4. Cloud types. Clouds come in many shapes and varieties. I focused on the following three: cirrus, stratus and cumulus.
5. Students collect good color photos or pictures of these cloud types. After looking carefully at the pictures students are asked to describe each of the clouds and group them. Put the pictures on the board and reorganize them if necessary. The formation of these three basic cloud types are described orally (short notes can be added). Students infer what kind of weather these clouds bring. Note these inferences on the board.
6. Reading. Before reading the book, The Cloud Book, review any new vocabulary words with students.
7. Distribute a copy of the story to each student. Let students look at the pictures and review what the clouds look like and where they are located. Read the book from page 1-11 together. Distribute "Types of Cloud"
worksheet and ask children to fill out the sheet and draw a picture of each type of cloud in the box provided. Looking at the sky and describing and identifying the clouds is a fun exercise at this point.
8. Before reading about the different cloud types (pages 12-18) explain to the students that more cloud types exist, with longer names because they contain two or more cloud types. List:- cirrocumulus, cirrostratus, altostratus and cumulonimbus on the board. Make predictions about how they might look and what type of weather they may bring. Note the predictions, so you can check later their accuracy.
9. Students read about different weather myths (pages 20-21) believed by other cultures. As a conclusion to the readings, the students observe any clouds outside, write notes, and draw pictures about the shapes they see. Can they observe any pictures, objects, animals in the cloud shapes? The students then write a short "cloud myth" by themselves, which they may share with the class.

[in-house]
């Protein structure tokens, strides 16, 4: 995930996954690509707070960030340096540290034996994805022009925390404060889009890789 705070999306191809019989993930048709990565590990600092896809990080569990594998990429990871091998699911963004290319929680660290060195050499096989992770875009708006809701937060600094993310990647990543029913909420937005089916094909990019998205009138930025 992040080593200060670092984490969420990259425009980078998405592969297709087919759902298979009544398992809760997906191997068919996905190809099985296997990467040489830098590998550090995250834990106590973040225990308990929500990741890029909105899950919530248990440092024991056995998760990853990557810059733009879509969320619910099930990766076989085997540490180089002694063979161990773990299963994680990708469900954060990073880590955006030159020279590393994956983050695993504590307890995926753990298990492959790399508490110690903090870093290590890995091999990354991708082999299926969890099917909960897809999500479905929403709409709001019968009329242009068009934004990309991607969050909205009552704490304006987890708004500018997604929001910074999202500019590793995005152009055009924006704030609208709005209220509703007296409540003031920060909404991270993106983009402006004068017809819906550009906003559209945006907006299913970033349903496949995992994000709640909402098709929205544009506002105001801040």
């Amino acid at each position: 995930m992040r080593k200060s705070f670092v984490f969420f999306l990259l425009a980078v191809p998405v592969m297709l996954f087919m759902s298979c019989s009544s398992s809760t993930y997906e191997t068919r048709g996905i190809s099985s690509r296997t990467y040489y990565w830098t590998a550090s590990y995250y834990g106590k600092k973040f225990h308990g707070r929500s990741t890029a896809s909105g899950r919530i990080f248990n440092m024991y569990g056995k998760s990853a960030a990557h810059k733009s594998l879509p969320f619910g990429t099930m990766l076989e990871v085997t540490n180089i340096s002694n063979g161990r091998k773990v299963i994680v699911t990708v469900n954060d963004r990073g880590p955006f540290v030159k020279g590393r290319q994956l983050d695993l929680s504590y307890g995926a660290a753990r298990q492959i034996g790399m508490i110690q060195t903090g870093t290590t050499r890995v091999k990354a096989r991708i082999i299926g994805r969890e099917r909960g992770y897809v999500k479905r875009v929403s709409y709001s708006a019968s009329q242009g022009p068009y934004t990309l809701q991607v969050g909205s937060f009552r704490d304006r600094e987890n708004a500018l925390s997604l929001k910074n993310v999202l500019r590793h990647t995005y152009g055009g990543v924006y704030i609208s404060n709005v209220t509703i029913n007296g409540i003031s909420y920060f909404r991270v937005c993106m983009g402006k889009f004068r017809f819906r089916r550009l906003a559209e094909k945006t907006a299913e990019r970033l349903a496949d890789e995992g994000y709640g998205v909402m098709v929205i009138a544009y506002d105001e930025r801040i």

10. As an introduction to the sayings (pages 19-28) ask students to think about and translate any expressions associated with the weather in their own languages, maybe even as a homework task. Discuss and note any interesting sayings.
11. Tell students they are going to read some English sayings about clouds and how they help to predict the weather. Students choose a saying in their native language OR from the book and illustrate them. These can be collected and made into a class book.
12. A story entitled "A very silly cloud story" at the end of the book, The Cloud Book, ( pages 29-31) is an ideal way to conclude the lesson with a literary feel. After reading the story in class, students can write their own cloud story. This can be computer printed and bound with a color paper cover, decorated with string and cotton or wool.
Little Cloud by Eric Carle, Puffin Books, 1996. ISBN 0-698-11830-8
Cloudy With a Chance of Meatballs by Judi Barrett, Aladdin Books, 1978. ISBN 0-689-70749-5
The Kids' Book of Weather Forecasting by Mark Breen and Kathleen Friestad, Williamson Publishing, 2000. ISBN 1-885593-39-2